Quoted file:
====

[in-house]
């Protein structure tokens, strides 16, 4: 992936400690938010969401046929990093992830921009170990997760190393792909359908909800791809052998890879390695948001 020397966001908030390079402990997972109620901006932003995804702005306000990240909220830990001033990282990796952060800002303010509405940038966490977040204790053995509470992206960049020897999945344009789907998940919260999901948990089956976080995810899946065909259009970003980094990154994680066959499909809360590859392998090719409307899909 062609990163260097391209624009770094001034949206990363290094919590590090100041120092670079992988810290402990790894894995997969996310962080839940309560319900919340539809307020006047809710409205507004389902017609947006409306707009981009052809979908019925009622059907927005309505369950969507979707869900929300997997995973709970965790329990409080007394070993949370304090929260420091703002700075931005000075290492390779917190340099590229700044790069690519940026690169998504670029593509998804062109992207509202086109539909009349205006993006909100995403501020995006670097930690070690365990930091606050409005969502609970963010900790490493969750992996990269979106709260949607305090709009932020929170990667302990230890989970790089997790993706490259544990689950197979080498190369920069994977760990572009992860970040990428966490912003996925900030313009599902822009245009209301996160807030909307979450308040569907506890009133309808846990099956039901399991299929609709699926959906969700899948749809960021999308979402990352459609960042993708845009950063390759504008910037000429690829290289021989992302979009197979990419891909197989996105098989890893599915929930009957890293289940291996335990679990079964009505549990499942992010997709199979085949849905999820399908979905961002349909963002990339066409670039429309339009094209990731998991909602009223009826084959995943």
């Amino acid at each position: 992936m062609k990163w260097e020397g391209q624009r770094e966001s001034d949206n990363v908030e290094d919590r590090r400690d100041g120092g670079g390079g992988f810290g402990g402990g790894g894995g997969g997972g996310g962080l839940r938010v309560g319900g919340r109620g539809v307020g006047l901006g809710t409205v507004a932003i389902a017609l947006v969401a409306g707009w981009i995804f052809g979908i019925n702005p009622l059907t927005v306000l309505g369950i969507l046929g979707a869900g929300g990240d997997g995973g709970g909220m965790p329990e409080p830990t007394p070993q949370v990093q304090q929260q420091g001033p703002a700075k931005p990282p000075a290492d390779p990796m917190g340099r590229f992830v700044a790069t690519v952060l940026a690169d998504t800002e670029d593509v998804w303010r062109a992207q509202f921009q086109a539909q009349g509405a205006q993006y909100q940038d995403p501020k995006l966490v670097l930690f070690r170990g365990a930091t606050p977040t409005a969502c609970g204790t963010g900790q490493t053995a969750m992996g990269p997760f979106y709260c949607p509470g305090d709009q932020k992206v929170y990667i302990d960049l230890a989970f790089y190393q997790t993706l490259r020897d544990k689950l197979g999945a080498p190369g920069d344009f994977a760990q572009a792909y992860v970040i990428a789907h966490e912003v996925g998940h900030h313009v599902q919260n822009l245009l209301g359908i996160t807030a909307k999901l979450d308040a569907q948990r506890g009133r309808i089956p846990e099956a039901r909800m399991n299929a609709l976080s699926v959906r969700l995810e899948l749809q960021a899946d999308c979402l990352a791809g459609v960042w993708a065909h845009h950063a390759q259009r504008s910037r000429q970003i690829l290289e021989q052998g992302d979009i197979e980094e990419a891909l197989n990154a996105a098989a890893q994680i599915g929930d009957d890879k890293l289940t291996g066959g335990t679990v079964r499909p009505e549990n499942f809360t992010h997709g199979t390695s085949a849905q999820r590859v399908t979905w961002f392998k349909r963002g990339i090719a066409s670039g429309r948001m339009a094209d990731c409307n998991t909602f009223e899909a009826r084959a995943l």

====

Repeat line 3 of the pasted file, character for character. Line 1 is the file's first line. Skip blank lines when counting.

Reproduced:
């Amino acid at each position: 992936m062609k990163w260097e020397g391209q624009r770094e966001s001034d949206n990363v908030e290094d919590r590090r400690d100041g120092g670079g390079g992988f810290g402990g402990g790894g894995g997969g997972g996310g962080l839940r938010v309560g319900g919340r109620g539809v307020g006047l901006g809710t409205v507004a932003i389902a017609l947006v969401a409306g707009w981009i995804f052809g979908i019925n702005p009622l059907t927005v306000l309505g369950i969507l046929g979707a869900g929300g990240d997997g995973g709970g909220m965790p329990e409080p830990t007394p070993q949370v990093q304090q929260q420091g001033p703002a700075k931005p990282p000075a290492d390779p990796m917190g340099r590229f992830v700044a790069t690519v952060l940026a690169d998504t800002e670029d593509v998804w303010r062109a992207q509202f921009q086109a539909q009349g509405a205006q993006y909100q940038d995403p501020k995006l966490v670097l930690f070690r170990g365990a930091t606050p977040t409005a969502c609970g204790t963010g900790q490493t053995a969750m992996g990269p997760f979106y709260c949607p509470g305090d709009q932020k992206v929170y990667i302990d960049l230890a989970f790089y190393q997790t993706l490259r020897d544990k689950l197979g999945a080498p190369g920069d344009f994977a760990q572009a792909y992860v970040i990428a789907h966490e912003v996925g998940h900030h313009v599902q919260n822009l245009l209301g359908i996160t807030a909307k999901l979450d308040a569907q948990r506890g009133r309808i089956p846990e099956a039901r909800m399991n299929a609709l976080s699926v959906r969700l995810e899948l749809q960021a899946d999308c979402l990352a791809g459609v960042w993708a065909h845009h950063a390759q259009r504008s910037r000429q970003i690829l290289e021989q052998g992302d979009i197979e980094e990419a891909l197989n990154a996105a098989a890893q994680i599915g929930d009957d890879k890293l289940t291996g066959g335990t679990v079964r499909p009505e549990n499942f809360t992010h997709g199979t390695s085949a849905q999820r590859v399908t979905w961002f392998k349909r963002g990339i090719a066409s670039g429309r948001m339009a094209d990731c409307n998991t909602f009223e899909a009826r084959a995943l």